The Recruitment & Employment Confederation (REC) has warned that decisions about future UK immigration policy should be based on impartial, expert advice rather than politics to avoid risks to the jobs market and the economy at a time of record employment.
The professional body for the recruitment industry has today published comprehensive analysis of how the 2.2 million EU nationals currently participating in the UK labour market contribute by sector and region, in partnership with the Migration Policy Institute and Fragomen LLP.
The findings of Building the Post-Brexit Immigration System reveal EU nationals represent 7% of the total UK Labour force but reliance is higher in sectors such as manufacturing (11 %), retail and hospitality (9%) and construction (8%)
The research warned the UK labour market faces three potential challenges post-Brexit:
- Retaining its competitive edge in highly globalised sectors such as higher education, finance and digital technology (tech) that rely both on an immigration system that can bring in specialist skills and an ecosystem that attracts high-value individuals;
- Softening the landing for sectors that rely heavily on EU workers, such as agriculture, manufacturing, hospitality, and construction – particularly where these concentrations are especially high in certain subsectors and regions; and
- Maintaining flexibility both in sectors that rely on their ability to ‘flex’ on a seasonal basis (such as agriculture or hospitality) and in sectors where freelancers, self-employment and temporary labour are at the root of their business model, ranging from construction to tech and, to some extent, even higher education.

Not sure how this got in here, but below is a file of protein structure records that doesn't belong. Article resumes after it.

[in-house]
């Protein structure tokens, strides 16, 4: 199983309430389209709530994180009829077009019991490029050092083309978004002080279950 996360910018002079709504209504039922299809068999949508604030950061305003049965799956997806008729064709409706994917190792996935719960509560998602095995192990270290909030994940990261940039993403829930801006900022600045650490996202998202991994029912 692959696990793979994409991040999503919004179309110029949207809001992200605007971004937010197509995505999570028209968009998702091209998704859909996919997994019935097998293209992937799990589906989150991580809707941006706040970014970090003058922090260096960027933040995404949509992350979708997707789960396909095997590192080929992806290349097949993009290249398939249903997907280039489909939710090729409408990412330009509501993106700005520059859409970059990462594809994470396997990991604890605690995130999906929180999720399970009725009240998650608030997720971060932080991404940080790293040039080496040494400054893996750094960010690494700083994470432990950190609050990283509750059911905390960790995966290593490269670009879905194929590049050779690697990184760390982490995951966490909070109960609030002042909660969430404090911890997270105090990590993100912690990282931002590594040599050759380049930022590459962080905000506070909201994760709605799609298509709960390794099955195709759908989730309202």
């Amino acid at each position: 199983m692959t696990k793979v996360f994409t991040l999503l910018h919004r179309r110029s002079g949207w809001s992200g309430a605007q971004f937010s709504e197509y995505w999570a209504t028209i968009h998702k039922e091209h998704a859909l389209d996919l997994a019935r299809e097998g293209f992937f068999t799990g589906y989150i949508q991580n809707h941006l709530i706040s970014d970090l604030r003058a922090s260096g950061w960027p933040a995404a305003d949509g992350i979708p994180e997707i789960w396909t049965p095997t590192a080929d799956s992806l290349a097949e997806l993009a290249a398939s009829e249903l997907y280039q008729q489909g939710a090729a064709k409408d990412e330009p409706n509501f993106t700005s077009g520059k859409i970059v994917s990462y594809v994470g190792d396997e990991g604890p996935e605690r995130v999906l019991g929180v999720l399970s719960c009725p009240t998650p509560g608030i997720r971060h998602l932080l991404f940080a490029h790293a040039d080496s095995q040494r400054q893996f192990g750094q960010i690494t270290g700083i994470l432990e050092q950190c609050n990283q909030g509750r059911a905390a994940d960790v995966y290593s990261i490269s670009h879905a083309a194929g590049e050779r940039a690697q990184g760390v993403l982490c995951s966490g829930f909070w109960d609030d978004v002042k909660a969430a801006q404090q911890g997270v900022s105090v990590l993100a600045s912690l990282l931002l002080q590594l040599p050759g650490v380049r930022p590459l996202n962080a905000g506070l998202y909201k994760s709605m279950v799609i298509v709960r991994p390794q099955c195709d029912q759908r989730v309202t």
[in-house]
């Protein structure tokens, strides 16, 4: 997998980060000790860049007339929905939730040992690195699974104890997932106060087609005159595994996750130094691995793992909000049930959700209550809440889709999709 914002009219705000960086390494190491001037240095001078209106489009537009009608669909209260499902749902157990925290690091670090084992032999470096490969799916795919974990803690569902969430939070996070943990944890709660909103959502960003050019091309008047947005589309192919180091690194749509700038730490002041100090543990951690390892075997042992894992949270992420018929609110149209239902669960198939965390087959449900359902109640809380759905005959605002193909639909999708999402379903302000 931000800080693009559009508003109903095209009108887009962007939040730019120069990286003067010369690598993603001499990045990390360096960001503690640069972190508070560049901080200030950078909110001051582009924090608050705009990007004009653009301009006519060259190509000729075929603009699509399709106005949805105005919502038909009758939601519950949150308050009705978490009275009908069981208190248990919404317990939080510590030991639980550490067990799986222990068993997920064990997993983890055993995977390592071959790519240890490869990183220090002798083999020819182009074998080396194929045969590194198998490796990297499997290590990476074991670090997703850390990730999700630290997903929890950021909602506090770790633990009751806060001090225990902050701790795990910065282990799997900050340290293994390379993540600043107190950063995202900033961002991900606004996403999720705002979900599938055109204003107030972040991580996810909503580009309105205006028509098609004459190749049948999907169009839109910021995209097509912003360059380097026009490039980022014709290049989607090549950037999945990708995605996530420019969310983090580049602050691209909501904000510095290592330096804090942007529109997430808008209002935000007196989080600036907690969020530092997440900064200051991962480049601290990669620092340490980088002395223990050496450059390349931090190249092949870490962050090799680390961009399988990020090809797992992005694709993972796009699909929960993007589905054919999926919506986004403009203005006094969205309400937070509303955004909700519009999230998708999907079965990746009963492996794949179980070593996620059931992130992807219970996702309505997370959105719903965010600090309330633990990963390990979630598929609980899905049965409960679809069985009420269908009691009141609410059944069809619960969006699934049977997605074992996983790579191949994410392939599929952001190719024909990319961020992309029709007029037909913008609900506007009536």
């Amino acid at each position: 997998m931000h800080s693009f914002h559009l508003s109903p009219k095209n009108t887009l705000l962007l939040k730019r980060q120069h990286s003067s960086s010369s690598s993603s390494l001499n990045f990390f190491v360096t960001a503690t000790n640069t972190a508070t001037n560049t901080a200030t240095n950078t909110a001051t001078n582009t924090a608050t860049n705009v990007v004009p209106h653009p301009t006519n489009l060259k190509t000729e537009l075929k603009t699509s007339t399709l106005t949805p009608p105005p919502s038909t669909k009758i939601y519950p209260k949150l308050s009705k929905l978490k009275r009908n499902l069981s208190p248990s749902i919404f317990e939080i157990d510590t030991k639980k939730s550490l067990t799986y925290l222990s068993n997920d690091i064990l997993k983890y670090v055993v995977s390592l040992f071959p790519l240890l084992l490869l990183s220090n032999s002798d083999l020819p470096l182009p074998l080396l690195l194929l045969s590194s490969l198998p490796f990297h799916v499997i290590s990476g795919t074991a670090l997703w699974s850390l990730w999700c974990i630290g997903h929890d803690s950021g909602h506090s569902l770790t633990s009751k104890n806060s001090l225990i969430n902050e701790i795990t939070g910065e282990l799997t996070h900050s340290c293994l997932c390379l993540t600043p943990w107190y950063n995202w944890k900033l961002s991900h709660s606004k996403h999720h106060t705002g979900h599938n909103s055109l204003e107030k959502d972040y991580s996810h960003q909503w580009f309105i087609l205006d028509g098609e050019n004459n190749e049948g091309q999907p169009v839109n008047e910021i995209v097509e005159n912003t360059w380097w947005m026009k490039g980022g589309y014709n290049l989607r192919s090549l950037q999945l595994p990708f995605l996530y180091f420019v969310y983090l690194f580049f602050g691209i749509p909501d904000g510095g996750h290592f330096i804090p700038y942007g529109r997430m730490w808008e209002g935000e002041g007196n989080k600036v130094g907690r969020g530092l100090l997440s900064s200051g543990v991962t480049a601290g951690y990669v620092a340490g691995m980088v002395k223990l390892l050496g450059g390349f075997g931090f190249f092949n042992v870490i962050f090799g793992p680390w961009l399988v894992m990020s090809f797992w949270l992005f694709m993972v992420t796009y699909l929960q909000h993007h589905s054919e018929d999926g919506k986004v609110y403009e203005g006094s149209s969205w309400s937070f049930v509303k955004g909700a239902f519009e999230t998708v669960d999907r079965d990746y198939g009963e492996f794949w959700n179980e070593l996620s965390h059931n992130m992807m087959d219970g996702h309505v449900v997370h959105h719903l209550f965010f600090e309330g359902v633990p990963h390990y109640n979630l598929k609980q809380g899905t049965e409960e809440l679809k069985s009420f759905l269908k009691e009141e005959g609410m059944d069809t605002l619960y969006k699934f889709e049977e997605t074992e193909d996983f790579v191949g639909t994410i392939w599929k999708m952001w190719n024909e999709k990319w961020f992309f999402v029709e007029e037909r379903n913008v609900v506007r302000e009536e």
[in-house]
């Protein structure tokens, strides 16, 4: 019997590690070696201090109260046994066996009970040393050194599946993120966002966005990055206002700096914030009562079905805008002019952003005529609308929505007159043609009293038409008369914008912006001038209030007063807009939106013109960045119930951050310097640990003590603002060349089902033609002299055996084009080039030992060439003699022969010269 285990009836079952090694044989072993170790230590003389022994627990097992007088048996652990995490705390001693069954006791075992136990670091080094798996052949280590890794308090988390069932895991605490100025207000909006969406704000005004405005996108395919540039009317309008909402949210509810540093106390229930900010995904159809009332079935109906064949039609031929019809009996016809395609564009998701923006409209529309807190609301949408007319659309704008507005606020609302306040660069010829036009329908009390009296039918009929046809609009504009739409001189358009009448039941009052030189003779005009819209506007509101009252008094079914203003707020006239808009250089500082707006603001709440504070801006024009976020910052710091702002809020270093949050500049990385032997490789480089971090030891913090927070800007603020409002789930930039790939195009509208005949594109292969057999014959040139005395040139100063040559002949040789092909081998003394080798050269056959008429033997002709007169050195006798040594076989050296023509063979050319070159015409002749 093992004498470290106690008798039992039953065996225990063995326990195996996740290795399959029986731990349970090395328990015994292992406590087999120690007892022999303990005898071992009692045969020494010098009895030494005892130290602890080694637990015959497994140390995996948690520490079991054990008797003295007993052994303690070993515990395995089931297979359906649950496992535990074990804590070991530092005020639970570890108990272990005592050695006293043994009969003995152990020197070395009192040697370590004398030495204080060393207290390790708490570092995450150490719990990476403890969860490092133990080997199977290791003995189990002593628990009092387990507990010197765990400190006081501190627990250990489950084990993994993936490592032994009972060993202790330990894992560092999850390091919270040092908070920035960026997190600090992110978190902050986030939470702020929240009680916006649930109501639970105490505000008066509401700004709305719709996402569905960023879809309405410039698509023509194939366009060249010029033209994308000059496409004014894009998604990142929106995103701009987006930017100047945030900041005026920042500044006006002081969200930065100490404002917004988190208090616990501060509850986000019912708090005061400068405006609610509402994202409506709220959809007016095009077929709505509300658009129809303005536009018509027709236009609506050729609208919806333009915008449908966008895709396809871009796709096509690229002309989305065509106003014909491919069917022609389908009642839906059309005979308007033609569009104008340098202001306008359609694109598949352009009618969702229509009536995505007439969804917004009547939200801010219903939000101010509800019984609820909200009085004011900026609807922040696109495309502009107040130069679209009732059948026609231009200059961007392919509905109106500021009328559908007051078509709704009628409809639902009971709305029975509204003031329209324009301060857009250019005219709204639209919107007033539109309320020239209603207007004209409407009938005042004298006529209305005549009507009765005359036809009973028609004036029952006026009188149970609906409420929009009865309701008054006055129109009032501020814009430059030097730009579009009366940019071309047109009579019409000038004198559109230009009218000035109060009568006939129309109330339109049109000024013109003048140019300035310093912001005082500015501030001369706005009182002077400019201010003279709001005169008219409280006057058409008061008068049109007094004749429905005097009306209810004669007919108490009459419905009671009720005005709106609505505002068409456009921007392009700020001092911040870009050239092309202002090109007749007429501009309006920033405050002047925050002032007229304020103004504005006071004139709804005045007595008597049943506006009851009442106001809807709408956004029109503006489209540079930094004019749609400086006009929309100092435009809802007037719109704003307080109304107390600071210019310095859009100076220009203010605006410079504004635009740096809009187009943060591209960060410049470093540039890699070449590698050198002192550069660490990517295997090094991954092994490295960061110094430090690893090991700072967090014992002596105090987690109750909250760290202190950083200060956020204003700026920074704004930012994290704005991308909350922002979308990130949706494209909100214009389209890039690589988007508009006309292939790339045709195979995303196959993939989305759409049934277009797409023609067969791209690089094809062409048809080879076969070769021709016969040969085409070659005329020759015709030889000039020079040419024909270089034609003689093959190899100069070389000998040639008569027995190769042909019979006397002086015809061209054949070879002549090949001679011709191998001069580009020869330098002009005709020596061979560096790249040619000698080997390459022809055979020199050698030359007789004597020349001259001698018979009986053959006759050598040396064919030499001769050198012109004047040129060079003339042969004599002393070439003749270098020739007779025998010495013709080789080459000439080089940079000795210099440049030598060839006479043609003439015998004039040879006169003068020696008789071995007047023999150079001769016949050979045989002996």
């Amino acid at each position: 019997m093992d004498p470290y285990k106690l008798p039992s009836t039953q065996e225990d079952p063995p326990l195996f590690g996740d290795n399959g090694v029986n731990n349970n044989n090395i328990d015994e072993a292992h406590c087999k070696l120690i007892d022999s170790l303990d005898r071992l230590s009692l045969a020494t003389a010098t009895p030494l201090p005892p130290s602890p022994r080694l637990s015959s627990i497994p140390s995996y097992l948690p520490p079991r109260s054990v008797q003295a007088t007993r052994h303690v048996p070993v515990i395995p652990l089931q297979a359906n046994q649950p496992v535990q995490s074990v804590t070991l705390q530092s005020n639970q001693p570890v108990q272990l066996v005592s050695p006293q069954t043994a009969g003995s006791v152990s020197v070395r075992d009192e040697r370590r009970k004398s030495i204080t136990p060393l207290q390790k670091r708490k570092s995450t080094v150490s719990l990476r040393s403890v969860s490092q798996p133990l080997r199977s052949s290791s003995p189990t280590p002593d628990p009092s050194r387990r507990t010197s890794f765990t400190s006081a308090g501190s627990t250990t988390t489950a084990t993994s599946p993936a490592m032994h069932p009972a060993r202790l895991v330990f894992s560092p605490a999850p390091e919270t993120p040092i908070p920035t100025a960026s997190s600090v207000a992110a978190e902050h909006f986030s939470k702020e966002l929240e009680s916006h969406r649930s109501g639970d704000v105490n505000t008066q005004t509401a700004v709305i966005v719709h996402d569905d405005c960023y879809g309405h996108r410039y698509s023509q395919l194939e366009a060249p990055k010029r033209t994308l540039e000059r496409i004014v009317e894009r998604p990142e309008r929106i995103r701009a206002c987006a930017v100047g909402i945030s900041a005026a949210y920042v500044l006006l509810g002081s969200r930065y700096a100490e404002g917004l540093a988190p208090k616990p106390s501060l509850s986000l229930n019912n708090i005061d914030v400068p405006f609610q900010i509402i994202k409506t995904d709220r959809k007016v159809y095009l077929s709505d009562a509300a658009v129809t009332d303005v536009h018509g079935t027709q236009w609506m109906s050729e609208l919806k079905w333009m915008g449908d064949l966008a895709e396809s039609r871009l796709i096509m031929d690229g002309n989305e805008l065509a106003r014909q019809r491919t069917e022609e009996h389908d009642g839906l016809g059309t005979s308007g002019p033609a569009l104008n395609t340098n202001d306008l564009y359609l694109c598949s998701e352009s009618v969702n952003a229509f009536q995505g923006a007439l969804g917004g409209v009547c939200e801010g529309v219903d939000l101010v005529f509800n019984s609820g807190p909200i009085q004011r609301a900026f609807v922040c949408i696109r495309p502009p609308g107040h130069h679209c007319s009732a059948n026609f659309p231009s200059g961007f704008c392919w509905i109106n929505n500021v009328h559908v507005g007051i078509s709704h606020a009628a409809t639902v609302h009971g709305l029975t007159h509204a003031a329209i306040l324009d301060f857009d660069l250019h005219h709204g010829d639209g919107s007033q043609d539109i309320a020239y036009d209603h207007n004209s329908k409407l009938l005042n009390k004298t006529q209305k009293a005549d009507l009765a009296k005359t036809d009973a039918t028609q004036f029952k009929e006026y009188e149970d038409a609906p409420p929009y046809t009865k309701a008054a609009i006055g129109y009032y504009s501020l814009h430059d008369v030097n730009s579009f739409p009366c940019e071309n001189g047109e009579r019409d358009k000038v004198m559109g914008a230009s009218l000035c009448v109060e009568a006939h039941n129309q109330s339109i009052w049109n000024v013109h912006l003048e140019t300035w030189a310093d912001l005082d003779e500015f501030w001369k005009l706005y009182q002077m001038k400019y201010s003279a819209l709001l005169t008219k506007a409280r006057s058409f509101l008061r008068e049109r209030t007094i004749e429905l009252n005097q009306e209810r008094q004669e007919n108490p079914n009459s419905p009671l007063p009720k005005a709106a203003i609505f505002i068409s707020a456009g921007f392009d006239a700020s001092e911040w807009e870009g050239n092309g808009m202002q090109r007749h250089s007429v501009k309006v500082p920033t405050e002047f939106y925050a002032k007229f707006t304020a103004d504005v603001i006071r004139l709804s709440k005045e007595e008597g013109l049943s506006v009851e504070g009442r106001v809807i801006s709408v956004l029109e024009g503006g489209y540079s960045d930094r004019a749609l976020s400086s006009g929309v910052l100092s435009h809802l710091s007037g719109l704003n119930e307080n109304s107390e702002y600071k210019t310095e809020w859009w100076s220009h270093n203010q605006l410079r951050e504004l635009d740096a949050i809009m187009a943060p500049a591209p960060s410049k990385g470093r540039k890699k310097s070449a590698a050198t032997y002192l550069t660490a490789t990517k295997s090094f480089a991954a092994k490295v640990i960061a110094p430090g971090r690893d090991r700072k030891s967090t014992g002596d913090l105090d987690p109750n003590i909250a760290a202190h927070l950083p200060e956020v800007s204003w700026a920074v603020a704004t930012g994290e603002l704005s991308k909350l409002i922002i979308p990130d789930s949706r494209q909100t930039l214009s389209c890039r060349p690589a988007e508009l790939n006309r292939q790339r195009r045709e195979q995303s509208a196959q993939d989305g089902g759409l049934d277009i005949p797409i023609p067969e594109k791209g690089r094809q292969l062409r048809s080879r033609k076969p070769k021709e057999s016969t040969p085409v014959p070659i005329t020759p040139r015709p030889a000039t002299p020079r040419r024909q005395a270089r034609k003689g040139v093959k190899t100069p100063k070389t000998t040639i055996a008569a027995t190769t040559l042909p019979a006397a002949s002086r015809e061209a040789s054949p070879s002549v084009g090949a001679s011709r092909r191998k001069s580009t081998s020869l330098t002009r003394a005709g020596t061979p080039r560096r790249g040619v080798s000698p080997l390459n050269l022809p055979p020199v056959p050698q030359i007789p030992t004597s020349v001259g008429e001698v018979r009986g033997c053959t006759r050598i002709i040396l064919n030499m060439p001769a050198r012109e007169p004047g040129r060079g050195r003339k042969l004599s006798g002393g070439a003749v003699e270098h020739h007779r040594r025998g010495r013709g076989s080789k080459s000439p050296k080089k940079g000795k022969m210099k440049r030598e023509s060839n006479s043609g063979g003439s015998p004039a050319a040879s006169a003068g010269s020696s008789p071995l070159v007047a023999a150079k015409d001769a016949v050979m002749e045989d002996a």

The REC has outlined 21 recommendations to government based on these findings, including:
- grant greater independence and autonomy to the Migration Advisory Committee (MAC), to inform policy and establish evidence-based targets
- develop a five-year roadmap for the implementation of new immigration policy which avoids a ‘cliff-edge’ when the UK leaves the EU, providing clarity for business
- build a visa system that reflects the UK’s dependency on workers from the EU for a wide variety of roles, including provisions for seasonal and temporary workers.
REC chief executive Kevin Green says:
“Decisions about the future immigration system are too important to be subject to political whim - we need policy to be built on sound evidence and data. This report is a significant contribution to the critical debate on immigration. It shows that businesses need access to people to deliver growth, and that the current UK workforce alone cannot meet demand.
“Designing the post-Brexit immigration system is an enormous task and it cannot happen only in Whitehall. Recruiters are on the frontline of the labour market, and we are ready to work with the government to design and deliver policies that will help the country prosper.”
You can download the full report: Building the Post-Brexit Immigration System. An analysis of shortages, scenarios and choices here.